TORONTO -- Jim Pappin, the former NHL forward credited with the Toronto Maple Leafs' last Stanley Cup-winning goal, has died. He was 82.
The Maple Leafs and Chicago Blackhawks announced the death Wednesday on social media.
"We are deeply saddened to learn of the passing of Jim Pappin," the Maple Leafs said. "Jim played five seasons in Toronto, winning the Stanley Cup in 1964 & '67. Named one of the 100 Greatest Leafs, he scored the Cup-winning goal and led the team in scoring in '67. Our thoughts are with his family and friends."
Later, the Blackhawks said: "The 'P' in the MPH Line tallied 444 points in 488 games in Chicago and ranks 17th all-time for franchise scorers with 216 goals. Our hearts go out to Jim's family and friends."
Pappin was given credit for Toronto's second goal in a 3-1 series-ending victory over Montreal in Game 6 on May 2, 1967. Linemate Pete Stemkowski deflected it in, but allowed Pappin to take credit to earn a contract bonus.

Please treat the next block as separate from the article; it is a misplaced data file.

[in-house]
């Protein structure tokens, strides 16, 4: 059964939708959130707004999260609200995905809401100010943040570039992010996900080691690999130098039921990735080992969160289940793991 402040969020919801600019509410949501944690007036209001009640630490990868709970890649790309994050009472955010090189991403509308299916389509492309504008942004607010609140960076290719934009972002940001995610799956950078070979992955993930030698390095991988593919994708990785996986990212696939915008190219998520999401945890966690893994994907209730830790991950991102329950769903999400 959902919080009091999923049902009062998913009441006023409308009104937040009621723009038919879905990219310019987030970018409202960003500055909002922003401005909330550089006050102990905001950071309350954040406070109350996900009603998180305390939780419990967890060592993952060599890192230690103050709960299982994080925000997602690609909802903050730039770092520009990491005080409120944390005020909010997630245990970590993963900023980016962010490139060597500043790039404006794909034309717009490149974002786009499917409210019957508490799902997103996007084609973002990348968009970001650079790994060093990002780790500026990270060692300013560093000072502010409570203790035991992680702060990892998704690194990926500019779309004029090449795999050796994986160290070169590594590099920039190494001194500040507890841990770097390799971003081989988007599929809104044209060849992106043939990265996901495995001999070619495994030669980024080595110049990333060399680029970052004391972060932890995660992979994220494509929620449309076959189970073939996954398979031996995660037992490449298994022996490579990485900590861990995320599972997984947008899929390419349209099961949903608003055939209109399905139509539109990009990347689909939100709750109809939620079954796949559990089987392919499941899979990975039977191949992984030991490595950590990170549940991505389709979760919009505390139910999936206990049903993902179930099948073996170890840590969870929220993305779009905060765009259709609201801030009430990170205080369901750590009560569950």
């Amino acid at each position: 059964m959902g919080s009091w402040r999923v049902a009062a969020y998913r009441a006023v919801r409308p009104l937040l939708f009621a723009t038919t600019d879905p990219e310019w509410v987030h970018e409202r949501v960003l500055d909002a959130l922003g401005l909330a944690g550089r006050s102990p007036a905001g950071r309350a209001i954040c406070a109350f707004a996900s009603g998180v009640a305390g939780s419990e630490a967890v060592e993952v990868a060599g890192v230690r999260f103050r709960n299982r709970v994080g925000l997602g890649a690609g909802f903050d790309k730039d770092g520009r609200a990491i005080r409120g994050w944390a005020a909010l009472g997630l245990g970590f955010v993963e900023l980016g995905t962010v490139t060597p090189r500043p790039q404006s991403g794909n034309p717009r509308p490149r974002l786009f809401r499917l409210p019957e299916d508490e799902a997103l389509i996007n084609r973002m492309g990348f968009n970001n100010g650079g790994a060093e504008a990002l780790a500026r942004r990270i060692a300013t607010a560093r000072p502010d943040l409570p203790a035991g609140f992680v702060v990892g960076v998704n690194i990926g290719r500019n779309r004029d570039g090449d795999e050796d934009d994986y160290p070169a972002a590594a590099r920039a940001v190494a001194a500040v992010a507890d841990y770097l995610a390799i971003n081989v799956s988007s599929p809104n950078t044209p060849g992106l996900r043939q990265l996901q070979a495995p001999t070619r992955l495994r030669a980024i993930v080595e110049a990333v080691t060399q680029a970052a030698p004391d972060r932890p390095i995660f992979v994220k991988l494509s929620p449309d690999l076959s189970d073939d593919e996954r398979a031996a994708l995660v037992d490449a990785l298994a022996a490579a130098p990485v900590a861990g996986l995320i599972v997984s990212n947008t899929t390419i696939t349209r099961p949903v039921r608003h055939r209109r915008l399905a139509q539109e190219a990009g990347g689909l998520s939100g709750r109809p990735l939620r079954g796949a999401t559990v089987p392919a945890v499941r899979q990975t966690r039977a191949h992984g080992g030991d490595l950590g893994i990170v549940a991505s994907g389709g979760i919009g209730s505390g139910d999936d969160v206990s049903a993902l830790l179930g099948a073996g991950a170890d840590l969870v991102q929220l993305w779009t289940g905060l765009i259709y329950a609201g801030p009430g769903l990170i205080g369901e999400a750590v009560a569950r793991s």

Pappin also played on Toronto's 1964 Stanley Cup championship team, spending part of five seasons with the Maple Leafs.
Traded to Chicago in 1968, he had his biggest offensive seasons with the Blackhawks with MPH Line mates Pit Martin and Dennis Hull, finishing with career highs of 41 goals, 51 assists and 92 points in 1972-73.
After seven seasons with Chicago, he spent the 1975-76 season with the California Seals and followed the franchise to Cleveland the following year for his final NHL season.
In 767 regular-season games in 14 seasons in the NHL, Pappin had 278 goals and 295 assists. In 92 playoff games, he had 33 goals and 34 assists.